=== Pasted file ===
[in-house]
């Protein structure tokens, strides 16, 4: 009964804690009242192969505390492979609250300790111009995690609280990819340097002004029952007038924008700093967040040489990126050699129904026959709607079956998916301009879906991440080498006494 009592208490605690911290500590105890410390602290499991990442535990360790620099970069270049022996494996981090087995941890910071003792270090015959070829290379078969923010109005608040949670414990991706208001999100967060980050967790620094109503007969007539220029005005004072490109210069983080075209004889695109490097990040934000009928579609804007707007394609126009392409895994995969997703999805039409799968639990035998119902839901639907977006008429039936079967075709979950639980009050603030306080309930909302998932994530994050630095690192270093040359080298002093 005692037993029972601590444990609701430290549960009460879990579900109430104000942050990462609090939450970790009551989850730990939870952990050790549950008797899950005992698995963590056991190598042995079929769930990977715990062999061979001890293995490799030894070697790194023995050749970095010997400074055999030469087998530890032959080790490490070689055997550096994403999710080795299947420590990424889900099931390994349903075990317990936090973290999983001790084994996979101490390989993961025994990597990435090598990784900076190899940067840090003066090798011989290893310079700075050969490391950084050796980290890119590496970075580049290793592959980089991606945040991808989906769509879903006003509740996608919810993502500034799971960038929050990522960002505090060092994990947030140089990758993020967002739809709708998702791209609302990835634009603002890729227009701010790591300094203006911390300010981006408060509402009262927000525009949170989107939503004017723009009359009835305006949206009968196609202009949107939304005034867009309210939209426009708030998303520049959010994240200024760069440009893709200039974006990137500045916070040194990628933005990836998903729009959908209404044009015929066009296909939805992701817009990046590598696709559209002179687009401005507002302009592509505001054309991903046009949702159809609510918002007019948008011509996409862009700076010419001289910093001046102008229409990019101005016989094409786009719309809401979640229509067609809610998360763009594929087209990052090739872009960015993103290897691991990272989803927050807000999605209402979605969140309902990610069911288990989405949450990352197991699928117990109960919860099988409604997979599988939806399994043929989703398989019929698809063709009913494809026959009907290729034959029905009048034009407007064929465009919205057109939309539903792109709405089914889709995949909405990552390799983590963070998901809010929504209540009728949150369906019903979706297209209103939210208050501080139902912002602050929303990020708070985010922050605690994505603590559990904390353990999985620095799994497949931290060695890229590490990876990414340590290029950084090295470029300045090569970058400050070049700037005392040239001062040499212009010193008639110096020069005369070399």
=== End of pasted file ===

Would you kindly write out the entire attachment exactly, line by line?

[in-house]
């Protein structure tokens, strides 16, 4: 009964804690009242192969505390492979609250300790111009995690609280990819340097002004029952007038924008700093967040040489990126050699129904026959709607079956998916301009879906991440080498006494 009592208490605690911290500590105890410390602290499991990442535990360790620099970069270049022996494996981090087995941890910071003792270090015959070829290379078969923010109005608040949670414990991706208001999100967060980050967790620094109503007969007539220029005005004072490109210069983080075209004889695109490097990040934000009928579609804007707007394609126009392409895994995969997703999805039409799968639990035998119902839901639907977006008429039936079967075709979950639980009050603030306080309930909302998932994530994050630095690192270093040359080298002093 005692037993029972601590444990609701430290549960009460879990579900109430104000942050990462609090939450970790009551989850730990939870952990050790549950008797899950005992698995963590056991190598042995079929769930990977715990062999061979001890293995490799030894070697790194023995050749970095010997400074055999030469087998530890032959080790490490070689055997550096994403999710080795299947420590990424889900099931390994349903075990317990936090973290999983001790084994996979101490390989993961025994990597990435090598990784900076190899940067840090003066090798011989290893310079700075050969490391950084050796980290890119590496970075580049290793592959980089991606945040991808989906769509879903006003509740996608919810993502500034799971960038929050990522960002505090060092994990947030140089990758993020967002739809709708998702791209609302990835634009603002890729227009701010790591300094203006911390300010981006408060509402009262927000525009949170989107939503004017723009009359009835305006949206009968196609202009949107939304005034867009309210939209426009708030998303520049959010994240200024760069440009893709200039974006990137500045916070040194990628933005990836998903729009959908209404044009015929066009296909939805992701817009990046590598696709559209002179687009401005507002302009592509505001054309991903046009949702159809609510918002007019948008011509996409862009700076010419001289910093001046102008229409990019101005016989094409786009719309809401979640229509067609809610998360763009594929087209990052090739872009960015993103290897691991990272989803927050807000999605209402979605969140309902990610069911288990989405949450990352197991699928117990109960919860099988409604997979599988939806399994043929989703398989019929698809063709009913494809026959009907290729034959029905009048034009407007064929465009919205057109939309539903792109709405089914889709995949909405990552390799983590963070998901809010929504209540009728949150369906019903979706297209209103939210208050501080139902912002602050929303990020708070985010922050605690994505603590559990904390353990999985620095799994497949931290060695890229590490990876990414340590290029950084090295470029300045090569970058400050070049700037005392040239001062040499212009010193008639110096020069005369070399």